United States: Is the Fed trying to nudge expectations?


Recent weeks have seen the release of US data that could reduce the likelihood of a Fed rates increase.

Following the publication of an underwhelming job report (except for satisfactory job-creation levels) and a sharp fall in both the manufacturing and non-manufacturing ISM indices, the markets could have reflected a sharp reduction in the probability of rate increases. However, recent comments by various Fed members appear to back the possibility of a rate increase at forthcoming meetings.



The fall in ISM indices is surprising because the other indicators are not sending the same signal. The PMI indices, despite being based on the same methodology as the ISM indices, posted much shallower falls: PMI respondents made no remarks confirming the ISM falls, nor were any such comments evident in other qualitative surveys, such as the Fed’s Beige Book. In addition, weekly jobless claims remain very low. This shift is intriguing and heightens the need to watch the situation closely, but the most likely explanation is that this was an outlier and that the ISM indices will recover shortly.

Monetary policy always has a relative component and the various central banks position themselves in relation to their counterparts, given the impact of their decisions on currencies. Measures to loosen monetary policy by both the ECB and Bank of Japan had probably influenced the Fed’s decision to delay its rate-increase cycle, however in a move that surprised market expectations, the ECB did not ease monetary policy on September 8th.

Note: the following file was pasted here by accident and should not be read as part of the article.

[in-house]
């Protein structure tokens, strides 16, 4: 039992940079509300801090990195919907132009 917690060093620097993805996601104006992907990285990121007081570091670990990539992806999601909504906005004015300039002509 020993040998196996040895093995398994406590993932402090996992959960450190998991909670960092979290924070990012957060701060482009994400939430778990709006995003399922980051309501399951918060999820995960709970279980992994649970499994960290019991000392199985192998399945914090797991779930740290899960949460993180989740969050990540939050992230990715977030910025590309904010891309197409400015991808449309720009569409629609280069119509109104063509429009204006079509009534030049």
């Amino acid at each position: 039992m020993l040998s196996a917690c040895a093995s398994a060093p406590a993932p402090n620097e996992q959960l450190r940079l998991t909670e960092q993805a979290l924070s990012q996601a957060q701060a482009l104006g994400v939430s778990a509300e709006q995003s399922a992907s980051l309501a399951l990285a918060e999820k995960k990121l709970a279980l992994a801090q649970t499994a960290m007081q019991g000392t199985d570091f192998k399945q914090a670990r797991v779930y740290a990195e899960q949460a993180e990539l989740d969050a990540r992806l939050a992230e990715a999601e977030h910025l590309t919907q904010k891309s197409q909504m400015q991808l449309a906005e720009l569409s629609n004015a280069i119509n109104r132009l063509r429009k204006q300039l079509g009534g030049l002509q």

Several FOMC members, some of whom are considered ‘dovish’ such as the president of the Boston Fed, have spoken in favour of a rate increase very shortly. If Lael Brainard’s speech on September 12th has a similar slant, this would indeed be a strong signal.

These elements seem to show the US central bank’s desire to raise its key rate, but with increased consideration for the impact of its actions on the financial markets. The resilience of emerging markets despite the rising probability of Fed action, the dollar’s relative stability, and a stock market that is trading close to record highs, all open a window of opportunity that the Fed may want to take advantage of on September 21st.

The opinion expressed above is dated September 9th, 2016 and is liable to change.

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